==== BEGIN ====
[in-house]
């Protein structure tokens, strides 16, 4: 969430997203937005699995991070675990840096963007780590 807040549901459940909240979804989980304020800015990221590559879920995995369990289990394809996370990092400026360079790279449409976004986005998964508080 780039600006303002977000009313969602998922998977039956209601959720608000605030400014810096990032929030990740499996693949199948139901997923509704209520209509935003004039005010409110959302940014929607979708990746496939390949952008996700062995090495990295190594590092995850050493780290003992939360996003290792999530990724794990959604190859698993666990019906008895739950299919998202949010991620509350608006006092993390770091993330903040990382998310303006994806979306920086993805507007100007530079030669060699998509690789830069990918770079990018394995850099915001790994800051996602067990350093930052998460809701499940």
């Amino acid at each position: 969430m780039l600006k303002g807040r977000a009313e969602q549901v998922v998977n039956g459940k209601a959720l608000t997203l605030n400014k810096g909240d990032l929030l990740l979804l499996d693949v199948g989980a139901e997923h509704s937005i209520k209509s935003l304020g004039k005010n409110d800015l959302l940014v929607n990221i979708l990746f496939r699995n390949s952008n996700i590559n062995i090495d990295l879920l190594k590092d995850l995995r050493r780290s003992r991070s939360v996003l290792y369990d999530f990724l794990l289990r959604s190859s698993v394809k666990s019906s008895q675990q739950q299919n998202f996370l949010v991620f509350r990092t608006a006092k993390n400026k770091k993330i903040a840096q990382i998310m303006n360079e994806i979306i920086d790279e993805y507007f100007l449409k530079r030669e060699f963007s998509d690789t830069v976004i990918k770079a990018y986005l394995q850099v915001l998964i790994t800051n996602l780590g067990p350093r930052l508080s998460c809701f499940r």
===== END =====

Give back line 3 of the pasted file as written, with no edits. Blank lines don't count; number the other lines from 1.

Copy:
């Amino acid at each position: 969430m780039l600006k303002g807040r977000a009313e969602q549901v998922v998977n039956g459940k209601a959720l608000t997203l605030n400014k810096g909240d990032l929030l990740l979804l499996d693949v199948g989980a139901e997923h509704s937005i209520k209509s935003l304020g004039k005010n409110d800015l959302l940014v929607n990221i979708l990746f496939r699995n390949s952008n996700i590559n062995i090495d990295l879920l190594k590092d995850l995995r050493r780290s003992r991070s939360v996003l290792y369990d999530f990724l794990l289990r959604s190859s698993v394809k666990s019906s008895q675990q739950q299919n998202f996370l949010v991620f509350r990092t608006a006092k993390n400026k770091k993330i903040a840096q990382i998310m303006n360079e994806i979306i920086d790279e993805y507007f100007l449409k530079r030669e060699f963007s998509d690789t830069v976004i990918k770079a990018y986005l394995q850099v915001l998964i790994t800051n996602l780590g067990p350093r930052l508080s998460c809701f499940r």